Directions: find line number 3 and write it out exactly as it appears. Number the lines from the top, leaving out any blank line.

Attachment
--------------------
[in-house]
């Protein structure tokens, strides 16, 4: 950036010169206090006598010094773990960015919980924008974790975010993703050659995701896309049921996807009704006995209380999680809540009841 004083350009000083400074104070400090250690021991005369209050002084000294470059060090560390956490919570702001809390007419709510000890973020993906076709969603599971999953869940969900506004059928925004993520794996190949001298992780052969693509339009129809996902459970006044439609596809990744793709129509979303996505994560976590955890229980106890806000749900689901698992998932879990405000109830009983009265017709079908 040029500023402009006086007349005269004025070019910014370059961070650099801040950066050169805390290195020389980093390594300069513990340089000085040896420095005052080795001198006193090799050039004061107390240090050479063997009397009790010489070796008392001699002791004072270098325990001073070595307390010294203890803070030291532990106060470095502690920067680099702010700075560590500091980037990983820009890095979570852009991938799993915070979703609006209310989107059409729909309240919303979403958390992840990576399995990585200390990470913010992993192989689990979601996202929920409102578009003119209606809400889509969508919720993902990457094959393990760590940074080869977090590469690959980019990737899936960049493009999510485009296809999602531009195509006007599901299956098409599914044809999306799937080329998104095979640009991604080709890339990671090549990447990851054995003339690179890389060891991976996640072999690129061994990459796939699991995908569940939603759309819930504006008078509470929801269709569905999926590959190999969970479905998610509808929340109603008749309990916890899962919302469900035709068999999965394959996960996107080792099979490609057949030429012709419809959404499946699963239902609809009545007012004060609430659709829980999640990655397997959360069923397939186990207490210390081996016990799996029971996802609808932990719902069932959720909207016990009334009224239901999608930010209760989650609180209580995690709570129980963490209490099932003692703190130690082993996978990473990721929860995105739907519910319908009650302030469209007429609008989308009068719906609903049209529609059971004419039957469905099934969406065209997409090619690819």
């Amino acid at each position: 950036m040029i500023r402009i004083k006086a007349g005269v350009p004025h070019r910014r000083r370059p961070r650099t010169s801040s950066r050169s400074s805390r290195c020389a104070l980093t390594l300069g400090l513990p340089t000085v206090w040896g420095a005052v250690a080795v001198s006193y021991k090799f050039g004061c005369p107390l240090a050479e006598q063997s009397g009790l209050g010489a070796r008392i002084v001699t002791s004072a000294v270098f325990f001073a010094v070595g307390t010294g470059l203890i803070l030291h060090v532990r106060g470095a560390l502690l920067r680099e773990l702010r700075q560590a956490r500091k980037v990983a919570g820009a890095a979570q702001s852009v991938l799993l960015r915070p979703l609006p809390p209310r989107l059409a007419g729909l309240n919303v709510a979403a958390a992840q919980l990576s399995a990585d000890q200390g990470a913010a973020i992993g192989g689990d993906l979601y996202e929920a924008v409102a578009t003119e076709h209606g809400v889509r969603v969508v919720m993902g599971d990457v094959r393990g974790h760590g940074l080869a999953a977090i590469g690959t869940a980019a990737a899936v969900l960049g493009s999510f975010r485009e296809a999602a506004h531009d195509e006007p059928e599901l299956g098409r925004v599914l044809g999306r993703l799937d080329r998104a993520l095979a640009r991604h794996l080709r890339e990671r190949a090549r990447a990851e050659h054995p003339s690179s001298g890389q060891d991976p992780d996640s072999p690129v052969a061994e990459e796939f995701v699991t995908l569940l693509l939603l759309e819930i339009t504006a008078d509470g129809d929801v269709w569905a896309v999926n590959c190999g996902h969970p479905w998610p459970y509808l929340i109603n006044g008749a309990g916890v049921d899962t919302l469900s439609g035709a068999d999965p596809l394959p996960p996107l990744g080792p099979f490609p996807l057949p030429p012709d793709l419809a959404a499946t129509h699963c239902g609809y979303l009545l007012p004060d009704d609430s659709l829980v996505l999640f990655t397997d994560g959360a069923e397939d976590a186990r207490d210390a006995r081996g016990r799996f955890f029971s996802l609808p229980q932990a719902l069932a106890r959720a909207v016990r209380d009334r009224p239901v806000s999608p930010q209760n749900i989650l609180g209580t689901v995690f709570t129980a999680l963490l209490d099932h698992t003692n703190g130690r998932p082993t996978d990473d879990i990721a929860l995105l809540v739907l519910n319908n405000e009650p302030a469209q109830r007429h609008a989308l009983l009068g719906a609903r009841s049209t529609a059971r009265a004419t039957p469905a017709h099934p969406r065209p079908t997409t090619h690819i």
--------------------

């Amino acid at each position: 950036m040029i500023r402009i004083k006086a007349g005269v350009p004025h070019r910014r000083r370059p961070r650099t010169s801040s950066r050169s400074s805390r290195c020389a104070l980093t390594l300069g400090l513990p340089t000085v206090w040896g420095a005052v250690a080795v001198s006193y021991k090799f050039g004061c005369p107390l240090a050479e006598q063997s009397g009790l209050g010489a070796r008392i002084v001699t002791s004072a000294v270098f325990f001073a010094v070595g307390t010294g470059l203890i803070l030291h060090v532990r106060g470095a560390l502690l920067r680099e773990l702010r700075q560590a956490r500091k980037v990983a919570g820009a890095a979570q702001s852009v991938l799993l960015r915070p979703l609006p809390p209310r989107l059409a007419g729909l309240n919303v709510a979403a958390a992840q919980l990576s399995a990585d000890q200390g990470a913010a973020i992993g192989g689990d993906l979601y996202e929920a924008v409102a578009t003119e076709h209606g809400v889509r969603v969508v919720m993902g599971d990457v094959r393990g974790h760590g940074l080869a999953a977090i590469g690959t869940a980019a990737a899936v969900l960049g493009s999510f975010r485009e296809a999602a506004h531009d195509e006007p059928e599901l299956g098409r925004v599914l044809g999306r993703l799937d080329r998104a993520l095979a640009r991604h794996l080709r890339e990671r190949a090549r990447a990851e050659h054995p003339s690179s001298g890389q060891d991976p992780d996640s072999p690129v052969a061994e990459e796939f995701v699991t995908l569940l693509l939603l759309e819930i339009t504006a008078d509470g129809d929801v269709w569905a896309v999926n590959c190999g996902h969970p479905w998610p459970y509808l929340i109603n006044g008749a309990g916890v049921d899962t919302l469900s439609g035709a068999d999965p596809l394959p996960p996107l990744g080792p099979f490609p996807l057949p030429p012709d793709l419809a959404a499946t129509h699963c239902g609809y979303l009545l007012p004060d009704d609430s659709l829980v996505l999640f990655t397997d994560g959360a069923e397939d976590a186990r207490d210390a006995r081996g016990r799996f955890f029971s996802l609808p229980q932990a719902l069932a106890r959720a909207v016990r209380d009334r009224p239901v806000s999608p930010q209760n749900i989650l609180g209580t689901v995690f709570t129980a999680l963490l209490d099932h698992t003692n703190g130690r998932p082993t996978d990473d879990i990721a929860l995105l809540v739907l519910n319908n405000e009650p302030a469209q109830r007429h609008a989308l009983l009068g719906a609903r009841s049209t529609a059971r009265a004419t039957p469905a017709h099934p969406r065209p079908t997409t090619h690819i």